In practice, community doctors encounter a considerable percentage of patients with unexplained symptoms – a 45% rate is mentioned in the MUS literature to emphasise the ‘MUS problem or dilemma’ [8]. However, this is not the same as the actual rate for persistent MUS, given a patient is rarely diagnosed on first visit to a GP. In clinical practice, a patient often takes months to years to be diagnosed with MUS; NICE recommends a diagnosis of ME/CFS after a minimum of 4 months of unexplained fatigue and many patients take years to receive a diagnosis [30]. Estimates of rates of persistent physical symptoms complaints in primary care are much lower (3–10%) [31, 32]. Aamland et al. [31] find that the commonest MUS complaints are musculoskeletal problems and unexplained fatigue. If we then consider that IAPT wishes to treat these patients, we begin to see a problem: that IAPT therapists will now be asked to manage patients with chronic back pain, headaches, unexplained fatigue, or unexplained pain, using psychotherapy only. All forms of medical care, such as physiotherapy for back pain or analgesics for chronic pain, give way to CBT.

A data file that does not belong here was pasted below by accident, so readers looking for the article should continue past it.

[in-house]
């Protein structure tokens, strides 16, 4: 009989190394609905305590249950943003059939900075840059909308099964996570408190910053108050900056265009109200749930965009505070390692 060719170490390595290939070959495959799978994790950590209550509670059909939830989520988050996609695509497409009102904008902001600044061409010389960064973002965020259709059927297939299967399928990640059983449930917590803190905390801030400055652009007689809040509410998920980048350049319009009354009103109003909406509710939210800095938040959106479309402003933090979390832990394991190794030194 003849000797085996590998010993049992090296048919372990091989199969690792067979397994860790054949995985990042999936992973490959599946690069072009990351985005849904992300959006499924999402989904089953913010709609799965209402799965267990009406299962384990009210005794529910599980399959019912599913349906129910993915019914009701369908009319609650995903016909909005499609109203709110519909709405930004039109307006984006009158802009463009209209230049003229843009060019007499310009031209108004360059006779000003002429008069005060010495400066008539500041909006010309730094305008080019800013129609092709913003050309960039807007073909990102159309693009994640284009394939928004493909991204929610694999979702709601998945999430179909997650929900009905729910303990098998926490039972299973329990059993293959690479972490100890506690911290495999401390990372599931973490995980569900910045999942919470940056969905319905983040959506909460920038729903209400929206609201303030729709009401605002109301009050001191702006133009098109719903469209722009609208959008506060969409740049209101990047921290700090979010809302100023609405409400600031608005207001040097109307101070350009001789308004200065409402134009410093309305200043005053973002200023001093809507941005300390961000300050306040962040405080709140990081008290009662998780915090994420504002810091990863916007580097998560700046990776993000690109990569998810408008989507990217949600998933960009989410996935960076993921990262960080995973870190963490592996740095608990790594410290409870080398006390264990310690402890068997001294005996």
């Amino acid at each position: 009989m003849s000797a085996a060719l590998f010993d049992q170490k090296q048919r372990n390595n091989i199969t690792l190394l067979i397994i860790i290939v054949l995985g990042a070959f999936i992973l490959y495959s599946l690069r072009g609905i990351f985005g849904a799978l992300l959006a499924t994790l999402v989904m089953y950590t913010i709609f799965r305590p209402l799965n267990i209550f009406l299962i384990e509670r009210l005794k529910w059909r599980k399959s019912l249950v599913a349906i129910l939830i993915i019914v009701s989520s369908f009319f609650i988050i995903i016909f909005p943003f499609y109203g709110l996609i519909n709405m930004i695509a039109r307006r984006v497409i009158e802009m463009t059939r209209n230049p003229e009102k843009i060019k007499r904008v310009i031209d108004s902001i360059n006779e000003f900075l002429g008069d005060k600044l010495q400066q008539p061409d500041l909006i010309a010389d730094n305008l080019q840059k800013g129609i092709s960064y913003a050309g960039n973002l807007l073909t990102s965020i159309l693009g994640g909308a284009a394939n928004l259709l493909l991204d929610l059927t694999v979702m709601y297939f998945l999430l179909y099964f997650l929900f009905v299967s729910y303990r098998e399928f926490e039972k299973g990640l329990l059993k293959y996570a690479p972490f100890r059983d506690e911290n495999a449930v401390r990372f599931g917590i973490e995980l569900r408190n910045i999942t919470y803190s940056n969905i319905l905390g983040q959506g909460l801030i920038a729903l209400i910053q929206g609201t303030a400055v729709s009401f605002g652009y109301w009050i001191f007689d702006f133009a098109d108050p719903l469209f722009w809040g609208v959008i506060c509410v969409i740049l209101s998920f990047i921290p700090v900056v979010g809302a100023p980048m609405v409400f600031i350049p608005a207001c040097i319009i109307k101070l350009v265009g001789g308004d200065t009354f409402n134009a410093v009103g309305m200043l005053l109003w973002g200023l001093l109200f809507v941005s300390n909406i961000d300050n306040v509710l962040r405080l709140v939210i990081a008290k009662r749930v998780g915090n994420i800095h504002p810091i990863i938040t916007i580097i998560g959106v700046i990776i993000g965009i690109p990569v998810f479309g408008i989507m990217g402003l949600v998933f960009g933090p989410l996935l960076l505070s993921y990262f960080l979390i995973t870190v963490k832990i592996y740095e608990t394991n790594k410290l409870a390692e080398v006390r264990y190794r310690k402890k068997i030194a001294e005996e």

The exact causes of IBS and ME/CFS are not established, but this is not the same as saying these illnesses remain ‘medically unknown’; there is a vast body of literature on both disorders. This then begs the question, what does ‘medically unexplained’ really mean? Should a physician tell a patient they have IBS or MUS? In most cancers for instance, exact causation remains relatively uncertain and in autoimmune illnesses like lupus or rheumatoid arthritis, causation and pathogenesis often remain obscure. There is no clear line to demarcate the MUS patient IAPT appears to want to treat, from the medical patient. IAPT therapists are being asked to treat some of the most challenging and chronically ill patients in modern clinical medicine. ME/CFS patients for example, have quality of life scores far below patients with multiple sclerosis, cancer, and other major life illnesses [33]. Yet, ME/CFS patients do not receive anything like the type of medical care MS or cancer patients receive. MS and cancer patients may be offered CBT if they experience depression or anxiety, but not instead of medical care, but in addition to it; whereas in MUS or ME/CFS, psychotherapy appears to exist as the main NHS treatment pathway on offer.